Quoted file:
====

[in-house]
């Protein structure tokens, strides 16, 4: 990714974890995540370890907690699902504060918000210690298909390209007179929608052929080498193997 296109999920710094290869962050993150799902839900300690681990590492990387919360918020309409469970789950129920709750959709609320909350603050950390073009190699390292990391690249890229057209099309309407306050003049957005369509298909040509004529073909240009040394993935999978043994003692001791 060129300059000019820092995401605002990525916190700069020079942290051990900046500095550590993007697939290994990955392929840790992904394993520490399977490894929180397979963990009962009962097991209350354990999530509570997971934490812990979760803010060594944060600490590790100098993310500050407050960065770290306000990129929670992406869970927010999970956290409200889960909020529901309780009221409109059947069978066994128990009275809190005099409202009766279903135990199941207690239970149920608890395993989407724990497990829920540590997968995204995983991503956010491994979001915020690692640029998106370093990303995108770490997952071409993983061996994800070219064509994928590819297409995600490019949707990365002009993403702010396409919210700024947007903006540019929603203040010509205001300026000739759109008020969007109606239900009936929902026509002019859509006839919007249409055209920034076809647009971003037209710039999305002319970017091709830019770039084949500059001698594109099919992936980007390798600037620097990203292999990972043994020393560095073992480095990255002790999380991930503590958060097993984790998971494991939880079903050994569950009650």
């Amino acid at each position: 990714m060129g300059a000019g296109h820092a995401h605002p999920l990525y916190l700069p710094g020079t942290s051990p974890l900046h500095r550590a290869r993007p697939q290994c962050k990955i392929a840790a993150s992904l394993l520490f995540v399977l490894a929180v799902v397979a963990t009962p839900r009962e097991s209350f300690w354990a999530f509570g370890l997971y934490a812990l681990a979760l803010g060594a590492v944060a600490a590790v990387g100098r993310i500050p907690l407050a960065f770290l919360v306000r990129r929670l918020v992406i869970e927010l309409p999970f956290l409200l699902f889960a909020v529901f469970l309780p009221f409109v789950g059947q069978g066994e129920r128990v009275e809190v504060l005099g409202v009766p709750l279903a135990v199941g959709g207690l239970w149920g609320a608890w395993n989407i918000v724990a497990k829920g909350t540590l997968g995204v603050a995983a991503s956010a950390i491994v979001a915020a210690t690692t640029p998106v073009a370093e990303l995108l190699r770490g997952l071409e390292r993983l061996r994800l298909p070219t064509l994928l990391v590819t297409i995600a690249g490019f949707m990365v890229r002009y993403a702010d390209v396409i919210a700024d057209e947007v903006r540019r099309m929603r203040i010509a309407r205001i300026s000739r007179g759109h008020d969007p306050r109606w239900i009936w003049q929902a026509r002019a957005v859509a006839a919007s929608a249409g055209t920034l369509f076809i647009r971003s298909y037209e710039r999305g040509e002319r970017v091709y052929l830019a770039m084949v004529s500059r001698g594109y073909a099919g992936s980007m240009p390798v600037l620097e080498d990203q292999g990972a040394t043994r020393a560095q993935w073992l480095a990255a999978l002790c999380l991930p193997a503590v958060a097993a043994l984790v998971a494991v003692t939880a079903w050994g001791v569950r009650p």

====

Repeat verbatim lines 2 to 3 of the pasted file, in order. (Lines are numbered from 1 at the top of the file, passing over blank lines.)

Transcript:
């Protein structure tokens, strides 16, 4: 990714974890995540370890907690699902504060918000210690298909390209007179929608052929080498193997 296109999920710094290869962050993150799902839900300690681990590492990387919360918020309409469970789950129920709750959709609320909350603050950390073009190699390292990391690249890229057209099309309407306050003049957005369509298909040509004529073909240009040394993935999978043994003692001791 060129300059000019820092995401605002990525916190700069020079942290051990900046500095550590993007697939290994990955392929840790992904394993520490399977490894929180397979963990009962009962097991209350354990999530509570997971934490812990979760803010060594944060600490590790100098993310500050407050960065770290306000990129929670992406869970927010999970956290409200889960909020529901309780009221409109059947069978066994128990009275809190005099409202009766279903135990199941207690239970149920608890395993989407724990497990829920540590997968995204995983991503956010491994979001915020690692640029998106370093990303995108770490997952071409993983061996994800070219064509994928590819297409995600490019949707990365002009993403702010396409919210700024947007903006540019929603203040010509205001300026000739759109008020969007109606239900009936929902026509002019859509006839919007249409055209920034076809647009971003037209710039999305002319970017091709830019770039084949500059001698594109099919992936980007390798600037620097990203292999990972043994020393560095073992480095990255002790999380991930503590958060097993984790998971494991939880079903050994569950009650």
């Amino acid at each position: 990714m060129g300059a000019g296109h820092a995401h605002p999920l990525y916190l700069p710094g020079t942290s051990p974890l900046h500095r550590a290869r993007p697939q290994c962050k990955i392929a840790a993150s992904l394993l520490f995540v399977l490894a929180v799902v397979a963990t009962p839900r009962e097991s209350f300690w354990a999530f509570g370890l997971y934490a812990l681990a979760l803010g060594a590492v944060a600490a590790v990387g100098r993310i500050p907690l407050a960065f770290l919360v306000r990129r929670l918020v992406i869970e927010l309409p999970f956290l409200l699902f889960a909020v529901f469970l309780p009221f409109v789950g059947q069978g066994e129920r128990v009275e809190v504060l005099g409202v009766p709750l279903a135990v199941g959709g207690l239970w149920g609320a608890w395993n989407i918000v724990a497990k829920g909350t540590l997968g995204v603050a995983a991503s956010a950390i491994v979001a915020a210690t690692t640029p998106v073009a370093e990303l995108l190699r770490g997952l071409e390292r993983l061996r994800l298909p070219t064509l994928l990391v590819t297409i995600a690249g490019f949707m990365v890229r002009y993403a702010d390209v396409i919210a700024d057209e947007v903006r540019r099309m929603r203040i010509a309407r205001i300026s000739r007179g759109h008020d969007p306050r109606w239900i009936w003049q929902a026509r002019a957005v859509a006839a919007s929608a249409g055209t920034l369509f076809i647009r971003s298909y037209e710039r999305g040509e002319r970017v091709y052929l830019a770039m084949v004529s500059r001698g594109y073909a099919g992936s980007m240009p390798v600037l620097e080498d990203q292999g990972a040394t043994r020393a560095q993935w073992l480095a990255a999978l002790c999380l991930p193997a503590v958060a097993a043994l984790v998971a494991v003692t939880a079903w050994g001791v569950r009650p």